Jordan Koschei jordan koschei


My Interview on Interface Lovers

Jordan Koschei on Interface Lovers

Interface Lovers is an online publication that interviews product designers about who they are and what they do. It’s enlightening to hear how other designers got into their roles and learn about how they work, and I was flattered when they reached out to interview me.

I’ve changed jobs since I gave this interview, so a lot has changed, but this will give you some insight into my design philosophy and outlook.

Bonus: They ask every designer for some music recommendations, so I’m happy to say that you can now find some sweet worktunes at Designer Mix #140 — Jordan Koschei on Spotify.

Joining Spoke

My Spoke onboarding swag
New role = new swag!

I’ve spent the last two weeks in San Francisco, onboarding at Spoke, where I’ve joined as Senior Product Designer.

Spoke is an AI-powered ticketing and knowledge management tool for IT, HR, and any other team you can think of. Rather than directing your requests to a person, it figures out if it already knows the answer and surfaces the relevant knowledge. It’s impressively smart, and getting moreso all the time.

I’ll be continuing to work remotely from the Hudson Valley, traveling to the SF office a few times a year. It’s not a bad place to spend some time:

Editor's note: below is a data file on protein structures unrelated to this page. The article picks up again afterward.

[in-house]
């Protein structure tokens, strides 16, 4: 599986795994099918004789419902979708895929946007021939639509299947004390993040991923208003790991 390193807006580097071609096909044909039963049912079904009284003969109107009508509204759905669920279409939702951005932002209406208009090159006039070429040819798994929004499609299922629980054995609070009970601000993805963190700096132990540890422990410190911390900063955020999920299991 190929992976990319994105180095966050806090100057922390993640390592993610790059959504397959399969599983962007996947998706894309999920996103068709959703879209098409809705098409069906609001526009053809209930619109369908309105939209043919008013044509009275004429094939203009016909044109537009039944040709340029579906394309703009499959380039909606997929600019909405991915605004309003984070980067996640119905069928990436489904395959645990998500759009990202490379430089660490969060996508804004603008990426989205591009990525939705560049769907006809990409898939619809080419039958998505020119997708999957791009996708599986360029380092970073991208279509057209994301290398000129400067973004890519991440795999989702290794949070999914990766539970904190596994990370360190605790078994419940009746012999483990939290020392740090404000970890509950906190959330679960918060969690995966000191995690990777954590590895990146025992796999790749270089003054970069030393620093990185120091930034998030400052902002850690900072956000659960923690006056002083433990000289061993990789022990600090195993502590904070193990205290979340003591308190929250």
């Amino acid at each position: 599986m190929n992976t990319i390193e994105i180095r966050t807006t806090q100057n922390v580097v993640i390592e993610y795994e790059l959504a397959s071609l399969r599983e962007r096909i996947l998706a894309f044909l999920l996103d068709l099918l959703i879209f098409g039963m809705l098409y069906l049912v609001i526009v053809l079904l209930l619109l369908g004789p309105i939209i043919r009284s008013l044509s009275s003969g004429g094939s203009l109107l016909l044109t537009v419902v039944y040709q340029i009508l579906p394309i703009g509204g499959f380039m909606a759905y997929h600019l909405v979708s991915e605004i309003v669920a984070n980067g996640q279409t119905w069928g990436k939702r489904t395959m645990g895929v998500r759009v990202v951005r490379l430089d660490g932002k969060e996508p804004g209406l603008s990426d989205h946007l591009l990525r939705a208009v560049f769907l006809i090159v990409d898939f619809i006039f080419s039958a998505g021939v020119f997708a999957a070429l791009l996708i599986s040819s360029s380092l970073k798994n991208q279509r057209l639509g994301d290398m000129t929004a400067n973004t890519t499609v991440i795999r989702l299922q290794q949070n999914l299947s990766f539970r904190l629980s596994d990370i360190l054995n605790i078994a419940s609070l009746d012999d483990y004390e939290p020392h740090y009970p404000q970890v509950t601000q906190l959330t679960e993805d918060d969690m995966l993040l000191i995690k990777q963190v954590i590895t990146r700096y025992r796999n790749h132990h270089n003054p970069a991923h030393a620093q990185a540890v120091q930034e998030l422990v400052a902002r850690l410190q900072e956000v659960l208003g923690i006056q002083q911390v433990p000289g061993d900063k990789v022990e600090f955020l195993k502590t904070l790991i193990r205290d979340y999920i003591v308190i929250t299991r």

The view from Spoke's rooftop
The view from the roof.
The Spoke office
I got in early one day and thought I'd take a picture of the office.
Spoke's office kitchen
Spoke's office dog

More to come!

My Interview on User League

Jordan Koschei on User League

I was interviewed for User League, a new online publication from Dave Martin, principal designer at Automattic.

This quote sums up what I believe about design:

I like to think of design as a form of hospitality — we’re creating digital environments in which our users will live for a time. Those environments should make our users feel comfortable and confident, and enable them to do things they couldn’t otherwise do. A good product gives the user superpowers without drawing too much attention to itself. It’s better to leave the user thinking, “Hey, I’m awesome” than “Hey, that product’s awesome.”